Video: Integrating Trigonometric Functions Involving Reciprocal Trigonometric Functions

Find the function 𝑓, if 𝑓′(𝑑) = 2 sec 𝑑(tan 𝑑 + 4 sec 𝑑), when βˆ’πœ‹/2 < 𝑑 < πœ‹/2 and 𝑓(βˆ’πœ‹/3) = βˆ’2.

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Video Transcript

Find the function 𝑓, if 𝑓 prime of 𝑑 equals two sec 𝑑 times tan 𝑑 plus four sec 𝑑, when 𝑑 is greater than negative πœ‹ by two and less than πœ‹ by two and 𝑓 of negative πœ‹ by three is negative two.

In this question, we have a differential equation. Remember, this is just an equation involving derivatives. Here, that’s 𝑓 prime of 𝑑. And we’re also given an initial value. That is, when 𝑑 is equal to negative πœ‹ by three, 𝑓 of 𝑑 is equal to negative two. Now, we’re looking to work out what the function 𝑓 is. And so, we recall that integration and differentiation are reverse processes. So our original function 𝑓 of 𝑑 will be the integral of 𝑓 prime of 𝑑 with respect to 𝑑. That’s the integral of two sec of 𝑑 times tan 𝑑 plus four sec of 𝑑 with respect to 𝑑.

Now, this doesn’t look very nice. Let’s first distribute the parentheses of our integrand. When we do, we obtain our function 𝑓 of 𝑑 to be equal to the integral of two sec 𝑑 tan 𝑑 plus eight sec squared 𝑑 with respect to 𝑑. We can simplify this a little bit by recalling that the integral of the sum of two functions is equal to the sum of the integral of each of those functions. So 𝑓 of 𝑑 is equal to the integral of two sec 𝑑 tan 𝑑 with respect to 𝑑 plus the integral of eight sec squared 𝑑 with respect to 𝑑.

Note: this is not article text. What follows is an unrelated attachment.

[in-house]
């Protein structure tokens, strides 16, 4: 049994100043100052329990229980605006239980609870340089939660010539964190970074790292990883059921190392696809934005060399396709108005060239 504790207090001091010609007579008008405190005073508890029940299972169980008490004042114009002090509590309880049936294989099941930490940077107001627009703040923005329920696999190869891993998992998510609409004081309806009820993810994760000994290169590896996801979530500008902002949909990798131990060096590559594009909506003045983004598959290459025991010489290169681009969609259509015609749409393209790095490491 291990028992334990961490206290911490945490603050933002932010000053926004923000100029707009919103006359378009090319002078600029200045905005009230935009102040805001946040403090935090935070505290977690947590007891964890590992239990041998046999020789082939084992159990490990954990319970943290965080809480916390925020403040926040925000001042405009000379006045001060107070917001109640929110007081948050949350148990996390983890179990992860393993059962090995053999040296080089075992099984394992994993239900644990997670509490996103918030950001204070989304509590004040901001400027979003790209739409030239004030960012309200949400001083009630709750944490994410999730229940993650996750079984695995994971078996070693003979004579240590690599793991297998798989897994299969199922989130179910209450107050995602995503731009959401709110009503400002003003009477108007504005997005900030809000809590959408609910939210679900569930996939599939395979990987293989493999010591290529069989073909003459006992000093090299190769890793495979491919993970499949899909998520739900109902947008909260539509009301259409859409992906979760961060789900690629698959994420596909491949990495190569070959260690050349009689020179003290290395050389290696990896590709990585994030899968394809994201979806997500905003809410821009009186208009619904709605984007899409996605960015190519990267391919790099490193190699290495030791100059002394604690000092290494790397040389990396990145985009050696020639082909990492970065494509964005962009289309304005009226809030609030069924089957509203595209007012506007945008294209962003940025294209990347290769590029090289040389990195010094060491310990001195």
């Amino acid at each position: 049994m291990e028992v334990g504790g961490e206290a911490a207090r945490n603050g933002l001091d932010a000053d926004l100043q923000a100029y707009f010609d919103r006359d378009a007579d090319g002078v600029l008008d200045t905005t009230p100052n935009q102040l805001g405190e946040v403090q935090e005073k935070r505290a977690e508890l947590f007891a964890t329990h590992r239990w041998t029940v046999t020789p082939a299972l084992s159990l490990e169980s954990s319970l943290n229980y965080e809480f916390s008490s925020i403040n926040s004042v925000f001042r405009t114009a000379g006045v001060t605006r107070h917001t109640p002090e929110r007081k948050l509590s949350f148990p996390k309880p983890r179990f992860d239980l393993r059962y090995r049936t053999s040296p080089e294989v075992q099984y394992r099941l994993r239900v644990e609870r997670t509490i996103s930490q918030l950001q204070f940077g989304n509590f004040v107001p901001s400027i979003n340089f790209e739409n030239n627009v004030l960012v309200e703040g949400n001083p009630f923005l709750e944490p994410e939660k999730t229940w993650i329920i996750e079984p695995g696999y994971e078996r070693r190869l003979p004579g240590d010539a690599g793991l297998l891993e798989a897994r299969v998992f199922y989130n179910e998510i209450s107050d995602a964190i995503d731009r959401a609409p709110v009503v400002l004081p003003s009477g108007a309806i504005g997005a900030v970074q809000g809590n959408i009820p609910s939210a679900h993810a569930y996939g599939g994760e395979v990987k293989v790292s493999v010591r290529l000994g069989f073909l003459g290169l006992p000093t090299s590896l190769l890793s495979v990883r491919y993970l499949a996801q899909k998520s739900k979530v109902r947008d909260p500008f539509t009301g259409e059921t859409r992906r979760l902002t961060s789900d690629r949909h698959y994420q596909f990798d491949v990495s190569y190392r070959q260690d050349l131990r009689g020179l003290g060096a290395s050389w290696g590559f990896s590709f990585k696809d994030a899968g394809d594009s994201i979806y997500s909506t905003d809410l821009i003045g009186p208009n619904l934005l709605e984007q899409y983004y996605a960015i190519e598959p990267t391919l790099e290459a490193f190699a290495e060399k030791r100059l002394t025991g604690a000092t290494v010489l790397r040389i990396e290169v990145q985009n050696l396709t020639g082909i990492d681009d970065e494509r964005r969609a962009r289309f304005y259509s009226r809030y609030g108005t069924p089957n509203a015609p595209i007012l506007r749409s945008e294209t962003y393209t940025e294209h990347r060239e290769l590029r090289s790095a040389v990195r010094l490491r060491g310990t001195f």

Now, these might look really nasty. But let’s recall some derivatives. We know that the derivative of sec of 𝑑 with respect to 𝑑 is tan 𝑑 sec of 𝑑. And we know that the derivative of tan 𝑑 with respect to 𝑑 is sec squared 𝑑. This means the antiderivative of tan of 𝑑 sec of 𝑑 must be sec of 𝑑. And the antiderivative of sec squared 𝑑 must be tan 𝑑. And so, the integral of two sec of 𝑑 tan 𝑑 must be two sec 𝑑. And, of course, it’s an indefinite integral. So we’ll add a constant of integration 𝐴. Then the integral of eight sec squared 𝑑 must be eight tan 𝑑. And we’ll add a second constant of integration 𝐡. Combining these two constants of integration, we see that 𝑓 of 𝑑 is equal to two sec 𝑑 plus eight tan 𝑑 plus 𝐢.

This is the general solution to our differential equation. But we haven’t yet used the fact that when 𝑑 is equal to negative πœ‹ by three, our function is equal to negative two. So let’s substitute these values in. And when we do, we obtain negative two to be equal to two sec of negative πœ‹ by three plus eight tan of negative πœ‹ by three plus 𝐢. If we recall that sec of negative πœ‹ by three is one over cos of negative πœ‹ by three. Then two sec of negative πœ‹ by three must be two over cos of negative πœ‹ by three, which gives us four. Then eight tan of negative πœ‹ by three is negative eight root three. So negative two is equal to four minus eight root three plus 𝐢.

Let’s subtract four from both sides of this equation and add eight root three to both sides. And we see that 𝐢 is equal to eight root three minus six. And we’ve obtained the particular solution to our differential equation to be 𝑓 of 𝑑 equals two sec 𝑑 plus eight tan 𝑑 plus eight root three minus six.

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